"My rule was I wouldn't recruit a kid if he had grass in front of his house.
That's not my world. My world was a cracked sidewalk." —Al McGuire

Friday, July 22, 2005

Greed, for lack of a better word, is good. Greed works.

Gordon Gekko's quintessential 80's movie line still rings true with many kids trying to make their way to the NBA. Randolph Morris, Kelenna Azubuike, Anthony Roberson, Matt Walsh and a host of other talented but not-ready-for-primetime-players sidetracked their careers by letting their dreams of big bucks skew the reality of their situation.

Coach Crean is quoted in this lengthy article by Michael Smith at the Louisville Courier-Journal (which curiously does not address the wisdom of recent Pitino signees Donta Smith or Amir Johnson in an article that appeared one month later than it should have).

TC reflects on how he and Dwyane Wade worked through the process of considering early entry:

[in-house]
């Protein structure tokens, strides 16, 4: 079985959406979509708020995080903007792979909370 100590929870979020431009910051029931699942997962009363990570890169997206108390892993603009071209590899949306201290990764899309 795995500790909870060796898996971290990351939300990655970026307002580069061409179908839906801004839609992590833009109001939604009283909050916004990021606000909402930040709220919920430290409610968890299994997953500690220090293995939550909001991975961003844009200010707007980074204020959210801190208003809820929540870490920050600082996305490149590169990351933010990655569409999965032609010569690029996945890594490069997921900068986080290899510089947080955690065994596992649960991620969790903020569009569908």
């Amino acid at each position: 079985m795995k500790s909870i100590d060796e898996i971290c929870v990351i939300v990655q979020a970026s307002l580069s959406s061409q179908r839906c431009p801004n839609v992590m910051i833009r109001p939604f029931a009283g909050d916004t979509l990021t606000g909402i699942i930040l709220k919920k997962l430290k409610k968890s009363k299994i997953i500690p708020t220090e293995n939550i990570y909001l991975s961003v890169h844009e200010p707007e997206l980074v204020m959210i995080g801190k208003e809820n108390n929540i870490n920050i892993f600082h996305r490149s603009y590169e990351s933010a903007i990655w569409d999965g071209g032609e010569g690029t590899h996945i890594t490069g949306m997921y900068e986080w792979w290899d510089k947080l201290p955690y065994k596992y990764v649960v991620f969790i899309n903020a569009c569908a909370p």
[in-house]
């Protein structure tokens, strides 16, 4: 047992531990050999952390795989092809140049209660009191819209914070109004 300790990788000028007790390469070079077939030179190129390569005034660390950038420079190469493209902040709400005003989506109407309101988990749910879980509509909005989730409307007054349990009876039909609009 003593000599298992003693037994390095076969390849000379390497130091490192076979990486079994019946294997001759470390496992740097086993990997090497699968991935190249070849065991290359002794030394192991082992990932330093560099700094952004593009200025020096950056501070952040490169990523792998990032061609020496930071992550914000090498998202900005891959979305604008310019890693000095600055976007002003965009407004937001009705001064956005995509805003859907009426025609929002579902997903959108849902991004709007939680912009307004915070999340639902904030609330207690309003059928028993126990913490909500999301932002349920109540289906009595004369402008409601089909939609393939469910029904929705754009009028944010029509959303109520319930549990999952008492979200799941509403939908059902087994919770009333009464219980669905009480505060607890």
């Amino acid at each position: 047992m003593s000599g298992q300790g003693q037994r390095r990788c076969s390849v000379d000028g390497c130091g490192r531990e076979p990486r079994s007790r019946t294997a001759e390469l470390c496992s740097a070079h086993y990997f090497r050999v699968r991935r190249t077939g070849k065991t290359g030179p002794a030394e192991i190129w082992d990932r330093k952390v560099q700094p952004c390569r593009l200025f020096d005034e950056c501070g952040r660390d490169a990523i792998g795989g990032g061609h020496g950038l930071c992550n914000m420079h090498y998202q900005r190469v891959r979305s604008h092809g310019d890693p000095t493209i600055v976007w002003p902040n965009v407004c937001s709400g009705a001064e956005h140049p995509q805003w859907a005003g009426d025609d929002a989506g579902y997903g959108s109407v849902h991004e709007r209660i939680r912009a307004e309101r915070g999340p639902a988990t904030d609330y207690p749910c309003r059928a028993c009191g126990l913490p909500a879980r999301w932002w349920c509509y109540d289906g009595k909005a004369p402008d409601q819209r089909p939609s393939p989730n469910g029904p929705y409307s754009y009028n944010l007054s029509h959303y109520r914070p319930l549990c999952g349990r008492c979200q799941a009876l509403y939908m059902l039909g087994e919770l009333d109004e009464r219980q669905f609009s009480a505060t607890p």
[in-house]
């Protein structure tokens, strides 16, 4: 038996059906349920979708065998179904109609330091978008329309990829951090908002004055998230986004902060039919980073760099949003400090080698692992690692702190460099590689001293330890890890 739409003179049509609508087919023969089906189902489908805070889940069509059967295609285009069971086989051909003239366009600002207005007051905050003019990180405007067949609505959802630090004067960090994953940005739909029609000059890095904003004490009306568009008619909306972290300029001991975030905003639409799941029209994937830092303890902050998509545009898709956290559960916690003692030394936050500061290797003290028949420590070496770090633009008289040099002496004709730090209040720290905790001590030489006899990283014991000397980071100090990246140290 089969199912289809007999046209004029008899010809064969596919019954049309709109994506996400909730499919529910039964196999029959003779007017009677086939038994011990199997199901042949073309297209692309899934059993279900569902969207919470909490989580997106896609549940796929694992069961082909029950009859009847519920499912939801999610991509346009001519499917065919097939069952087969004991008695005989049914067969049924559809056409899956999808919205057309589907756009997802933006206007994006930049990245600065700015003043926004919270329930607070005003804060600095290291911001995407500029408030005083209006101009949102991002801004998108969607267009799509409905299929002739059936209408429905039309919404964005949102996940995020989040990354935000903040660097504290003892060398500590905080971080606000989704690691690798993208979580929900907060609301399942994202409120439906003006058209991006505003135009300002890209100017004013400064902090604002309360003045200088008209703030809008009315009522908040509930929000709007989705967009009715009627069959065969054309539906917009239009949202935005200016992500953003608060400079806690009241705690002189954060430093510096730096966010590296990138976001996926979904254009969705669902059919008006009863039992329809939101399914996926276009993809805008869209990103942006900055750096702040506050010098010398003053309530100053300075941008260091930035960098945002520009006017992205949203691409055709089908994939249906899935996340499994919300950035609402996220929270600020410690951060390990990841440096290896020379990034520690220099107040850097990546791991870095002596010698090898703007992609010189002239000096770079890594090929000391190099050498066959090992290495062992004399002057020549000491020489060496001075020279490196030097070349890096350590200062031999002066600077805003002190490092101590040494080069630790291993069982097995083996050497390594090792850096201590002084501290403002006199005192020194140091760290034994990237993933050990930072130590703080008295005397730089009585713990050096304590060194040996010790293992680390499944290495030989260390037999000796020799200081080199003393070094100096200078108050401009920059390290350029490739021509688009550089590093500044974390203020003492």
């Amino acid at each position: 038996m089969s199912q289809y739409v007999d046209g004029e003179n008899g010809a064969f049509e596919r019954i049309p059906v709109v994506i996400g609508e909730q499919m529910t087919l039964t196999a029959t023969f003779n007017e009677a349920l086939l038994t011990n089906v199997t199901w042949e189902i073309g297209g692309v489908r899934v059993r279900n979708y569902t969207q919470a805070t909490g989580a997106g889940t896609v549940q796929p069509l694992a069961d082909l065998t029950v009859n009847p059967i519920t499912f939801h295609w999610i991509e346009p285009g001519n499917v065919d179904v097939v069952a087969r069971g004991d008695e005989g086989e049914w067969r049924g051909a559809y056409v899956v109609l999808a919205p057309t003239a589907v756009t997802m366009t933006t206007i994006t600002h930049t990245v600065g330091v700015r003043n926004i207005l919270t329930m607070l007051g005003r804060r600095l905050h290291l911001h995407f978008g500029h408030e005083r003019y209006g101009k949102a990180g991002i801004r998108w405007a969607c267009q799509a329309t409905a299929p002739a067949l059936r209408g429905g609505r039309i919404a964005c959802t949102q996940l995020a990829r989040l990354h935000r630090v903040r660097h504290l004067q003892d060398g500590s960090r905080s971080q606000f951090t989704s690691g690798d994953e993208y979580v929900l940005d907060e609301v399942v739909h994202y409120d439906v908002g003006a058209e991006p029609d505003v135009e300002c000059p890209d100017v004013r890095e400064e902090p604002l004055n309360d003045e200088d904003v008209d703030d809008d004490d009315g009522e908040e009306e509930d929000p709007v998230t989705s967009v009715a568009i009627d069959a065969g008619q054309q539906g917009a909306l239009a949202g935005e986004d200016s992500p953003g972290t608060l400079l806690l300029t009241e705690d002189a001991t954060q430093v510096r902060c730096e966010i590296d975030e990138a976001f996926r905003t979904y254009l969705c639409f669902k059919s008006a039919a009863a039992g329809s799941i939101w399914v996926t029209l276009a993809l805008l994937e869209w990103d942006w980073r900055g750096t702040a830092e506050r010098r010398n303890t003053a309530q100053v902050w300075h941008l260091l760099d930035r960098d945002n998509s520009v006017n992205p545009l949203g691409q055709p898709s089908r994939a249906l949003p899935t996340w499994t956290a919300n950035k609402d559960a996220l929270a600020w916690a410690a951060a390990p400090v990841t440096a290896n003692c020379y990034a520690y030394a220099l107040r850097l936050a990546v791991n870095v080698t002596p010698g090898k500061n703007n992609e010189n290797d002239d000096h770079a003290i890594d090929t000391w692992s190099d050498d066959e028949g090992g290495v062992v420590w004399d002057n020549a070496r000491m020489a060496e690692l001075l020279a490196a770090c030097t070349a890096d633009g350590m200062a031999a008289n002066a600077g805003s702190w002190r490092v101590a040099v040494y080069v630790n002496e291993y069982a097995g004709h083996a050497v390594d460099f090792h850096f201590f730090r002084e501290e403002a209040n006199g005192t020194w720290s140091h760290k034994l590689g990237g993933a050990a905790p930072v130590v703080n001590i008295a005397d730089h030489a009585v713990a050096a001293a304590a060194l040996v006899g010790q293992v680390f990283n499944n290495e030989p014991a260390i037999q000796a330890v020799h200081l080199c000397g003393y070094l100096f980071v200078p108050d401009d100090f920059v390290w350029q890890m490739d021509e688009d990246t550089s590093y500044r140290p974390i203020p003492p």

When Dwyane Wade exited Marquette, Crean's contacts were unanimous that the star guard would go in the lottery, which he did.

"As Dwyane got better and better, the more we talked about shrinking the circle," Crean said, referring to an athlete's circle of friends. "Kids these days want to ignore the nine people who tell them no and listen to the 10th guy, who tells them yes. They know what they want to hear, but you've got to be honest with yourself.

"You've got to remember that there's a ton of opinion-givers but just a few opinion-makers."

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